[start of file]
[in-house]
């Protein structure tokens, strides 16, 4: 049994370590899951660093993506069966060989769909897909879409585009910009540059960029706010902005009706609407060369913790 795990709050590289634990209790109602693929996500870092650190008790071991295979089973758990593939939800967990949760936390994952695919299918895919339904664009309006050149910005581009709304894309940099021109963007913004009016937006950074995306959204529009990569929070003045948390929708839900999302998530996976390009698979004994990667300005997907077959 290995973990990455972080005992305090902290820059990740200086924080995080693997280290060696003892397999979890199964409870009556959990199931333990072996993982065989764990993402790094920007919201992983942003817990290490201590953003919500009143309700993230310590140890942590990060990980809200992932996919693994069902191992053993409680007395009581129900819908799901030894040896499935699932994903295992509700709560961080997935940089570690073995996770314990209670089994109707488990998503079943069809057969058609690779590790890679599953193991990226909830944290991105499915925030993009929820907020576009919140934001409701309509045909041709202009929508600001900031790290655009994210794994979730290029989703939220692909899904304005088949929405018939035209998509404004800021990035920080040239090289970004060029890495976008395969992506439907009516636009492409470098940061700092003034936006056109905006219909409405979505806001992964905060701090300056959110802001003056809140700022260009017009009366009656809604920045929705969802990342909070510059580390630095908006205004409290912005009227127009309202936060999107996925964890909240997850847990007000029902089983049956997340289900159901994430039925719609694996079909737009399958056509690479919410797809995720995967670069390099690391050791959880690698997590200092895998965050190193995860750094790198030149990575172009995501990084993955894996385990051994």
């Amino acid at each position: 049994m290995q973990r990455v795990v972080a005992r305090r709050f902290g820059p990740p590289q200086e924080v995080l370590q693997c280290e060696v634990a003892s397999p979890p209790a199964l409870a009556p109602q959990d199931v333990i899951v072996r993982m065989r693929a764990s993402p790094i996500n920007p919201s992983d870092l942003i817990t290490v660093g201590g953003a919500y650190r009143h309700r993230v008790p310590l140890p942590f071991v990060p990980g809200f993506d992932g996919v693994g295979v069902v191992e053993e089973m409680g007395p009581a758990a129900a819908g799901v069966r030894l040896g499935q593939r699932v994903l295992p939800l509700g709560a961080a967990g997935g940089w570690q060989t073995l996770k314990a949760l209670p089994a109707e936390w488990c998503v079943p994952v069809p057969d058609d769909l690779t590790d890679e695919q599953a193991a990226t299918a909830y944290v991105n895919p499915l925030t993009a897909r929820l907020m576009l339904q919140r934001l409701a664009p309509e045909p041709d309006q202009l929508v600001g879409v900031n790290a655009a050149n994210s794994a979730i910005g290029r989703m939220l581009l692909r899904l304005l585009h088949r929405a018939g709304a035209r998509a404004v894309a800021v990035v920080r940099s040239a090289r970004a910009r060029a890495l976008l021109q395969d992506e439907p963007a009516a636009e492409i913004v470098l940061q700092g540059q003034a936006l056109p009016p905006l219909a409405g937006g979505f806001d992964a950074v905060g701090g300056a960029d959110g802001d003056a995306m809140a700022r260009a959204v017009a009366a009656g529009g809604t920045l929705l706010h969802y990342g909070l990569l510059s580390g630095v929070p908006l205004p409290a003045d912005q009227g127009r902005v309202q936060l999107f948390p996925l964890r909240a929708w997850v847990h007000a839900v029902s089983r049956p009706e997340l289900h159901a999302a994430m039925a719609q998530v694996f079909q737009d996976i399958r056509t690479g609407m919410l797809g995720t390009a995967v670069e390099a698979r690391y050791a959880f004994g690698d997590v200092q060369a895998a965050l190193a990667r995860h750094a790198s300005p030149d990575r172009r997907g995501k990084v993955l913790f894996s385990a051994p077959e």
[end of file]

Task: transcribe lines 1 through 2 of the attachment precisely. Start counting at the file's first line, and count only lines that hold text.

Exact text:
[in-house]
């Protein structure tokens, strides 16, 4: 049994370590899951660093993506069966060989769909897909879409585009910009540059960029706010902005009706609407060369913790 795990709050590289634990209790109602693929996500870092650190008790071991295979089973758990593939939800967990949760936390994952695919299918895919339904664009309006050149910005581009709304894309940099021109963007913004009016937006950074995306959204529009990569929070003045948390929708839900999302998530996976390009698979004994990667300005997907077959 290995973990990455972080005992305090902290820059990740200086924080995080693997280290060696003892397999979890199964409870009556959990199931333990072996993982065989764990993402790094920007919201992983942003817990290490201590953003919500009143309700993230310590140890942590990060990980809200992932996919693994069902191992053993409680007395009581129900819908799901030894040896499935699932994903295992509700709560961080997935940089570690073995996770314990209670089994109707488990998503079943069809057969058609690779590790890679599953193991990226909830944290991105499915925030993009929820907020576009919140934001409701309509045909041709202009929508600001900031790290655009994210794994979730290029989703939220692909899904304005088949929405018939035209998509404004800021990035920080040239090289970004060029890495976008395969992506439907009516636009492409470098940061700092003034936006056109905006219909409405979505806001992964905060701090300056959110802001003056809140700022260009017009009366009656809604920045929705969802990342909070510059580390630095908006205004409290912005009227127009309202936060999107996925964890909240997850847990007000029902089983049956997340289900159901994430039925719609694996079909737009399958056509690479919410797809995720995967670069390099690391050791959880690698997590200092895998965050190193995860750094790198030149990575172009995501990084993955894996385990051994």